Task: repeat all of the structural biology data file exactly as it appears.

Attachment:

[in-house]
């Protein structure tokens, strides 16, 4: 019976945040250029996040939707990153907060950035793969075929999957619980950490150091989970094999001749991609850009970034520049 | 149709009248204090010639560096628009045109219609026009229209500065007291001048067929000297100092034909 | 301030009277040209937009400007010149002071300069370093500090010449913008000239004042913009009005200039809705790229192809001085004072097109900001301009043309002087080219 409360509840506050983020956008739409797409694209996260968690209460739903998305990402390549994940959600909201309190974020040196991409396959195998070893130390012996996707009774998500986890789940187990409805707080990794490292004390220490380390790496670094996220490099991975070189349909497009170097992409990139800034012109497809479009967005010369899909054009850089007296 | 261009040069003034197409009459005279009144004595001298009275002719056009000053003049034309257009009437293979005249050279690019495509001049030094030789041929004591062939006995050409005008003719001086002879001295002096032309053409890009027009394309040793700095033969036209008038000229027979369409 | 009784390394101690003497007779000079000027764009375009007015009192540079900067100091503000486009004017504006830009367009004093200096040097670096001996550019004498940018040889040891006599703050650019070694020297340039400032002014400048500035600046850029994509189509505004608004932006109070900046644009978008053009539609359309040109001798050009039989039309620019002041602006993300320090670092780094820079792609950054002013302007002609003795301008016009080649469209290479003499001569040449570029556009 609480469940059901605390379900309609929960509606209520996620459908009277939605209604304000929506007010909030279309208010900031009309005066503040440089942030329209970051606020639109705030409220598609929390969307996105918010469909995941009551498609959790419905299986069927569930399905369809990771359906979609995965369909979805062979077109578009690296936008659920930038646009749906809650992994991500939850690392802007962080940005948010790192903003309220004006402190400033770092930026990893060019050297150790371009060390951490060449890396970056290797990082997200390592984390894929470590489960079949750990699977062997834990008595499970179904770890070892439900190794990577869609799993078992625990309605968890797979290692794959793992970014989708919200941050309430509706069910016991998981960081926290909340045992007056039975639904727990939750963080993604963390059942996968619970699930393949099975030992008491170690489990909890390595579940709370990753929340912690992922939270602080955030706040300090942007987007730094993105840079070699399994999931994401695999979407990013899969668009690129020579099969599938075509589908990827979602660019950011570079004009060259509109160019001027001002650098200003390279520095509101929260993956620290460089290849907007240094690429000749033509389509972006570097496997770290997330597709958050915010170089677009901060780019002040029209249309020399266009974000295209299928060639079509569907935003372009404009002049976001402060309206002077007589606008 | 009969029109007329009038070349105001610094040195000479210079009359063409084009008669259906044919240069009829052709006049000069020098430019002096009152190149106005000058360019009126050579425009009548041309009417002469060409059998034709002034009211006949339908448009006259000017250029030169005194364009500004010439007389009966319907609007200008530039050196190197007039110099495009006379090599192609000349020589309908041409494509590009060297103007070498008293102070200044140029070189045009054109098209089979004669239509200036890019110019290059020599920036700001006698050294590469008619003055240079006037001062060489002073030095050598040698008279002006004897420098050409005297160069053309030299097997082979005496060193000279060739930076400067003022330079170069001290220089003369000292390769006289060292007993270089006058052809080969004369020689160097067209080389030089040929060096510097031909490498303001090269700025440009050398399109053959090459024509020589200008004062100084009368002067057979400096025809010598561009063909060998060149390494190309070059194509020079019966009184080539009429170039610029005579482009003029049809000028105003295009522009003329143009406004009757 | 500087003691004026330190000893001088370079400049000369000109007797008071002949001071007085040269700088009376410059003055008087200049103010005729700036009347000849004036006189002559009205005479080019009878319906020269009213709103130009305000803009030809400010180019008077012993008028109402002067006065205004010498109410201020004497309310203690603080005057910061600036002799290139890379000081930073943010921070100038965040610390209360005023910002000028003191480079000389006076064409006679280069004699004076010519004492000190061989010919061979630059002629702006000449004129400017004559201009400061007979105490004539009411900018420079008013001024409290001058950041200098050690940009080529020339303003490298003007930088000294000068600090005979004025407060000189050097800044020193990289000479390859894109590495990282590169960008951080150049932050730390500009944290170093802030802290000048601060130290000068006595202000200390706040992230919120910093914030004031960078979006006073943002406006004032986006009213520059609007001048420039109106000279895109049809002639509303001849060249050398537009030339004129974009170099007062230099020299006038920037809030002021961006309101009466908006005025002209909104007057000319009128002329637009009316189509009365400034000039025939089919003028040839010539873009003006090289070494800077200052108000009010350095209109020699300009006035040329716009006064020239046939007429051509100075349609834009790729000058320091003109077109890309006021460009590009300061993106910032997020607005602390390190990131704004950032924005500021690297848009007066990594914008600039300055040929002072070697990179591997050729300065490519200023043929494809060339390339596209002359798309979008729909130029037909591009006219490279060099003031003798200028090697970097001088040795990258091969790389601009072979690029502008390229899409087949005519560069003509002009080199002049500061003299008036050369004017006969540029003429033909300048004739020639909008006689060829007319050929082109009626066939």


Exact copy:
[in-house]
């Protein structure tokens, strides 16, 4: 019976945040250029996040939707990153907060950035793969075929999957619980950490150091989970094999001749991609850009970034520049 | 149709009248204090010639560096628009045109219609026009229209500065007291001048067929000297100092034909 | 301030009277040209937009400007010149002071300069370093500090010449913008000239004042913009009005200039809705790229192809001085004072097109900001301009043309002087080219 409360509840506050983020956008739409797409694209996260968690209460739903998305990402390549994940959600909201309190974020040196991409396959195998070893130390012996996707009774998500986890789940187990409805707080990794490292004390220490380390790496670094996220490099991975070189349909497009170097992409990139800034012109497809479009967005010369899909054009850089007296 | 261009040069003034197409009459005279009144004595001298009275002719056009000053003049034309257009009437293979005249050279690019495509001049030094030789041929004591062939006995050409005008003719001086002879001295002096032309053409890009027009394309040793700095033969036209008038000229027979369409 | 009784390394101690003497007779000079000027764009375009007015009192540079900067100091503000486009004017504006830009367009004093200096040097670096001996550019004498940018040889040891006599703050650019070694020297340039400032002014400048500035600046850029994509189509505004608004932006109070900046644009978008053009539609359309040109001798050009039989039309620019002041602006993300320090670092780094820079792609950054002013302007002609003795301008016009080649469209290479003499001569040449570029556009 609480469940059901605390379900309609929960509606209520996620459908009277939605209604304000929506007010909030279309208010900031009309005066503040440089942030329209970051606020639109705030409220598609929390969307996105918010469909995941009551498609959790419905299986069927569930399905369809990771359906979609995965369909979805062979077109578009690296936008659920930038646009749906809650992994991500939850690392802007962080940005948010790192903003309220004006402190400033770092930026990893060019050297150790371009060390951490060449890396970056290797990082997200390592984390894929470590489960079949750990699977062997834990008595499970179904770890070892439900190794990577869609799993078992625990309605968890797979290692794959793992970014989708919200941050309430509706069910016991998981960081926290909340045992007056039975639904727990939750963080993604963390059942996968619970699930393949099975030992008491170690489990909890390595579940709370990753929340912690992922939270602080955030706040300090942007987007730094993105840079070699399994999931994401695999979407990013899969668009690129020579099969599938075509589908990827979602660019950011570079004009060259509109160019001027001002650098200003390279520095509101929260993956620290460089290849907007240094690429000749033509389509972006570097496997770290997330597709958050915010170089677009901060780019002040029209249309020399266009974000295209299928060639079509569907935003372009404009002049976001402060309206002077007589606008 | 009969029109007329009038070349105001610094040195000479210079009359063409084009008669259906044919240069009829052709006049000069020098430019002096009152190149106005000058360019009126050579425009009548041309009417002469060409059998034709002034009211006949339908448009006259000017250029030169005194364009500004010439007389009966319907609007200008530039050196190197007039110099495009006379090599192609000349020589309908041409494509590009060297103007070498008293102070200044140029070189045009054109098209089979004669239509200036890019110019290059020599920036700001006698050294590469008619003055240079006037001062060489002073030095050598040698008279002006004897420098050409005297160069053309030299097997082979005496060193000279060739930076400067003022330079170069001290220089003369000292390769006289060292007993270089006058052809080969004369020689160097067209080389030089040929060096510097031909490498303001090269700025440009050398399109053959090459024509020589200008004062100084009368002067057979400096025809010598561009063909060998060149390494190309070059194509020079019966009184080539009429170039610029005579482009003029049809000028105003295009522009003329143009406004009757 | 500087003691004026330190000893001088370079400049000369000109007797008071002949001071007085040269700088009376410059003055008087200049103010005729700036009347000849004036006189002559009205005479080019009878319906020269009213709103130009305000803009030809400010180019008077012993008028109402002067006065205004010498109410201020004497309310203690603080005057910061600036002799290139890379000081930073943010921070100038965040610390209360005023910002000028003191480079000389006076064409006679280069004699004076010519004492000190061989010919061979630059002629702006000449004129400017004559201009400061007979105490004539009411900018420079008013001024409290001058950041200098050690940009080529020339303003490298003007930088000294000068600090005979004025407060000189050097800044020193990289000479390859894109590495990282590169960008951080150049932050730390500009944290170093802030802290000048601060130290000068006595202000200390706040992230919120910093914030004031960078979006006073943002406006004032986006009213520059609007001048420039109106000279895109049809002639509303001849060249050398537009030339004129974009170099007062230099020299006038920037809030002021961006309101009466908006005025002209909104007057000319009128002329637009009316189509009365400034000039025939089919003028040839010539873009003006090289070494800077200052108000009010350095209109020699300009006035040329716009006064020239046939007429051509100075349609834009790729000058320091003109077109890309006021460009590009300061993106910032997020607005602390390190990131704004950032924005500021690297848009007066990594914008600039300055040929002072070697990179591997050729300065490519200023043929494809060339390339596209002359798309979008729909130029037909591009006219490279060099003031003798200028090697970097001088040795990258091969790389601009072979690029502008390229899409087949005519560069003509002009080199002049500061003299008036050369004017006969540029003429033909300048004739020639909008006689060829007319050929082109009626066939």